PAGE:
La Chair de ma Chair (Flesh of my Flesh) is a two-hander clowning performance by Buhle Ngaba and Klara van Wyk, directed and designed by Penelope Youngleson, that forms part of the exciting 2018 National Arts Festival programme.
Fashioned after the male-centric double acts of South Africa’s protest theatre trope, the production consciously self-references the palimpsests of these canons – including prominent productions like The Island and Woza Albert —to interrogate our local performance heritage and, in particular, its relationship to womxn as theatre activists and change-agents.
Ngaba, Van Wyk, and Youngleson share #10TheatreFacts about this production that will see #NAF18 festivalgoers observe two South African clowns in limbo: One black, one white; living in a future South Africa beyond time, in a dystopia of Women’s Day pink ribbons, fuchsia-glitter quicksand and the bloodied afterbirth of a new, New South Africa.
1. How are you involved with La Chair De Ma Chair?
Van Wyk: I am mainly the clown performer. But La Chair de Ma Chair will be a highly collaborative process so Buhle Ngaba and I will be sewing, clowning, painting and devising parts of the script, whilst Penny Youngleson will run the mothership as director, writer and set and sound designer.
2. Where does the idea for La Chair De Ma Chair come from?
Ngaba: We spoke about making a show together two years ago. In our conversations at the time, we weren’t sure when or how the work might be presented, so we threw together some really insane ideas into one folder. The folder had everything from ruffles, lace, lyrics, videos, nipple hats, fabric etc. We left the folder alone for a while, but for some reason this show has just insisted on being made and now it’s happening. I don’t know if that really answers your question, but in short; the idea of La Chair De Ma Chair came to us in the most unlikely way and that’s the sort of play it is. Unlikely.
3. As a production, what genre of theatre best describes it?
Van Wyk: I am tentative to call it ‘clown-theatre’, just because it is the topic of my PhD and I am not even sure I know what that means, but we are using this platform to explore traditions of French clowning against the backdrop of our own inheritance of South African protest theatre.
Youngleson: Storytelling and magical realism had a red-headed stepchild called clowning.
Ngaba: I think that one of the great challenges of making work like this is that it feels like we are creating a new language. So to be very honest, I’m not sure that we know what genre of theatre this is yet, and I think we have accepted that to be an important aspect of its creation. As Klara has said, we are exploring traditions of French clowning theatre against our own inheritance of SA protest theatre, but we are also growing fake flowers in what we imagine to be a new new South Africa, making and sewing new flags for our bit of nation and are spreading sonskyn in the form of glitter. I don’t know what genre it is, but I do know that it’s set to make people feel something. What that is, is yet to be discovered I guess, haha.
4. How would you briefly describe La Chair De Ma Chair to someone who has no idea what it is about to convince him or her that this is a festival must see show?
Van Wyk: There will be glitter and trampolines and if nothing else two awkward clowns on a big stage, if anything, I think it will be exciting.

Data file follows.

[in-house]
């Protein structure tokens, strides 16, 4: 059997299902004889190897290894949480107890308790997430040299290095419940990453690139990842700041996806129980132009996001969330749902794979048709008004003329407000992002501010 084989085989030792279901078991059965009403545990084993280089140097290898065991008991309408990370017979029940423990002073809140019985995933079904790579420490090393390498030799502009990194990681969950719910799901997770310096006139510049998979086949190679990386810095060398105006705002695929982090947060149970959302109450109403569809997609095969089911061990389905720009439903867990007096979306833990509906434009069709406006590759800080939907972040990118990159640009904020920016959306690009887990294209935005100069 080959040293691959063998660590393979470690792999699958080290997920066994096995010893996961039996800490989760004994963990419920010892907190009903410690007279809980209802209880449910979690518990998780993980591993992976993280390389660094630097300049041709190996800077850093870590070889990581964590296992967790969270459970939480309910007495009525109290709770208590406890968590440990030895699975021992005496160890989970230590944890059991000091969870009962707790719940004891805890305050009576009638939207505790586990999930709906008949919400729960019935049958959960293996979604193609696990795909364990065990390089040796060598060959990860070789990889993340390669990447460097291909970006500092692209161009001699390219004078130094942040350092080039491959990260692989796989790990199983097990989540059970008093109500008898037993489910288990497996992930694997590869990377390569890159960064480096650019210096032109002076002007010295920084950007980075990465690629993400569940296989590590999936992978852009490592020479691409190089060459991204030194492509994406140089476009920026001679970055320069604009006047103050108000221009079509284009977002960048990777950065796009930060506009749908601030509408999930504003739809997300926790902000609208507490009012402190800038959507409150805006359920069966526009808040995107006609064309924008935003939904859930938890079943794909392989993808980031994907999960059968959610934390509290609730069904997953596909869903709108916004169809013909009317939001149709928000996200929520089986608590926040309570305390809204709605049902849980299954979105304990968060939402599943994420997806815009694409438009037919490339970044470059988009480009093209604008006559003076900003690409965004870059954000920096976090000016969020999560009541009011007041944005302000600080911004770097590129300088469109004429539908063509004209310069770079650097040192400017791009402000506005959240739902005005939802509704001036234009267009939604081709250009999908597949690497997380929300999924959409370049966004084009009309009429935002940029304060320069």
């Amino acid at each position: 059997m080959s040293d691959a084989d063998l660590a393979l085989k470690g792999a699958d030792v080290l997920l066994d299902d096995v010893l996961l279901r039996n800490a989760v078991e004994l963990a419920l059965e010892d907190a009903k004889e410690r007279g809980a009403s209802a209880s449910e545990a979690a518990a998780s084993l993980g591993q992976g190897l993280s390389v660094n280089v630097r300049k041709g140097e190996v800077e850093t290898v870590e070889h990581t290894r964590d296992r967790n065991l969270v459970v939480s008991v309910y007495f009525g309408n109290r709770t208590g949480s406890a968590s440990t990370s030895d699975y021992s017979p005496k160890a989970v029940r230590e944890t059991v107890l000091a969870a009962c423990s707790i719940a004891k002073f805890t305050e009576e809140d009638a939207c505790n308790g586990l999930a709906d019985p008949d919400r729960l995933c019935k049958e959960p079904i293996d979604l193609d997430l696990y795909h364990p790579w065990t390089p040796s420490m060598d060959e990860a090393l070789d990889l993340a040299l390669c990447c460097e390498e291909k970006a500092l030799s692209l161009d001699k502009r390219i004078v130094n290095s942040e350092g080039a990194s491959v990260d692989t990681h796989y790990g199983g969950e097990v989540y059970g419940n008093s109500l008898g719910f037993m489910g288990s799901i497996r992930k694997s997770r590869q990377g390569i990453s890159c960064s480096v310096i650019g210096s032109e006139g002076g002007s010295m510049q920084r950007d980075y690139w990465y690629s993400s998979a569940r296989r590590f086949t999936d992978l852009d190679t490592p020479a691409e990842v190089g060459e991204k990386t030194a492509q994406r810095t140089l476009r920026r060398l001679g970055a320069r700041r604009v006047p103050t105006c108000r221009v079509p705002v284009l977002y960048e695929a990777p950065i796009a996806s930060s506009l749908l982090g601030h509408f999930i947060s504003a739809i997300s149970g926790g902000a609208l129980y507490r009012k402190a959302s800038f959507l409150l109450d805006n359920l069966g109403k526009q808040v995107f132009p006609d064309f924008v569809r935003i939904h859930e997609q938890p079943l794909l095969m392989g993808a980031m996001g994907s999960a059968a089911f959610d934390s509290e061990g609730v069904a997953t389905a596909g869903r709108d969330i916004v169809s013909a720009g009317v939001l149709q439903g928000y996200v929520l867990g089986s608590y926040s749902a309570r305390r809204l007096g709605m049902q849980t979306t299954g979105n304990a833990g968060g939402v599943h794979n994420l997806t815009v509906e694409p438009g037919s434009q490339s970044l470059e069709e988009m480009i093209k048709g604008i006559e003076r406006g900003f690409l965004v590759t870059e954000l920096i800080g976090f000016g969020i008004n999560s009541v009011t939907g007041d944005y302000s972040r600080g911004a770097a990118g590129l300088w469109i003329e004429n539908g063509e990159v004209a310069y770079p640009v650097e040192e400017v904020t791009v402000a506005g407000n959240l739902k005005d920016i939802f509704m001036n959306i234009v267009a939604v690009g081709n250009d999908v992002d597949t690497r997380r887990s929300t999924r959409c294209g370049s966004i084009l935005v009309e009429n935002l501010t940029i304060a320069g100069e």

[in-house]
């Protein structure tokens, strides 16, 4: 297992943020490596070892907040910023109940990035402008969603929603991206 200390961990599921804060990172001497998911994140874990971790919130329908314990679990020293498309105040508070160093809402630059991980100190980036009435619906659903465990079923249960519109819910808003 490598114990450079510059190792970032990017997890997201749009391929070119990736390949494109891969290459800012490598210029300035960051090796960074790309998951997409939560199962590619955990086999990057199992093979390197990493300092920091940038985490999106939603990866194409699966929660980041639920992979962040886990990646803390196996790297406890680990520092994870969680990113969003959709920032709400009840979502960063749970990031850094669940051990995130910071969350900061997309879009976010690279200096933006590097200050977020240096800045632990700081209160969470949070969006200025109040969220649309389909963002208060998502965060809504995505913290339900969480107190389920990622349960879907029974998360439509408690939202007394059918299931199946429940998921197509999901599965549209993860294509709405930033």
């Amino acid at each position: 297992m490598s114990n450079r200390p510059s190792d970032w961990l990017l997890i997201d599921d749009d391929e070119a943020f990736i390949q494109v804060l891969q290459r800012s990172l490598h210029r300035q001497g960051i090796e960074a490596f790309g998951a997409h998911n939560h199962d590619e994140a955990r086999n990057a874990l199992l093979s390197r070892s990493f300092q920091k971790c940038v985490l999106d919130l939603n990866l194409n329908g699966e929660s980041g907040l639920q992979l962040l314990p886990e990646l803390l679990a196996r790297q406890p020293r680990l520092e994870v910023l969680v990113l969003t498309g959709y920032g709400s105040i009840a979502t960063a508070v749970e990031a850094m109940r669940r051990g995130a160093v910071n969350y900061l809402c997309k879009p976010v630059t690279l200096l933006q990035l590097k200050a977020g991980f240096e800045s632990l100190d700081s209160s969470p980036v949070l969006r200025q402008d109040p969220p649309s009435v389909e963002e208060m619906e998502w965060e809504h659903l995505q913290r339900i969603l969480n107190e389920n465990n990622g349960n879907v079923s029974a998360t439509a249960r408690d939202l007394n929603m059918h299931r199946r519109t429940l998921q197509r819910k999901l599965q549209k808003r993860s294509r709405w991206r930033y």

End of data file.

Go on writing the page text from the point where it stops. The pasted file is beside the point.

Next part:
5. What do you like most about La Chair De Ma Chair?
Ngaba: How we are all so dedicated to finding something new. By that I mean that we are all very different kinds of theatre makers, but we have somehow managed to find a synergy in our search for a new language. We are building and tearing simultaneously and that kind of freedom is exhilarating.
6. Who would be the ideal audience member to come see La Chair De Ma Chair?
Van Wyk: I think anyone over 12, who agrees that they too are currently living in the middle of a ridiculous apocalyptic world and want to see it mirrored in bright pink, should feel welcome.
7. What about La Chair De Ma Chair do you think will fascinate or captivate audiences most?
Youngleson: The performers’ dexterity in heightened text and meticulous technique - and the conscious vulnerability and nakedness of embracing their clowns. It’s a very delicate balance of two things that don’t always sit comfortably side by side at the table.
8. Without giving anything away, what’s your favourite line from La Chair De Ma Chair?
Youngleson: 'Bangamathenolimi' (they are as close as spittle and tongue). It’s an old isiZulu proverb about two people who are inseparable. And it suits these two clowns very well.
9. What message or experience would you like the audience to take away from seeing La Chair De Ma Chair?
Youngleson: To get to know your country and its people sooner rather than later. We assume South Africa is a homogenous thing that will always be, for better or worse. And a lot of us spend our time trying to preserve the past, for better or worse. It is not better, and it is not worse. It’s a swarm of people and language and culture and identities that all need to be seen and acknowledged at the same time to be allowed to be itself in this time, right now. That urgency and excitement for all of us and our shared experiences would be an ideal response, in my opinion.
10. What does theatre as a lifestyle mean to you?
Van Wyk: Making a living off selling Checkers ‘Little Garden’ seeds, might be more profitable, but this month my work basically happens on the inside of a glitter bath bomb with people I love and that make me laugh every day, so I count myself lucky.
Venue: Graeme College
Dates: 4 & 5 July
Director: Penny Youngleson
Written by: Penny Youngleson
Featured Artists: Klara van Wyk and Buhle Ngaba
Age Restriction: 12+ (ML)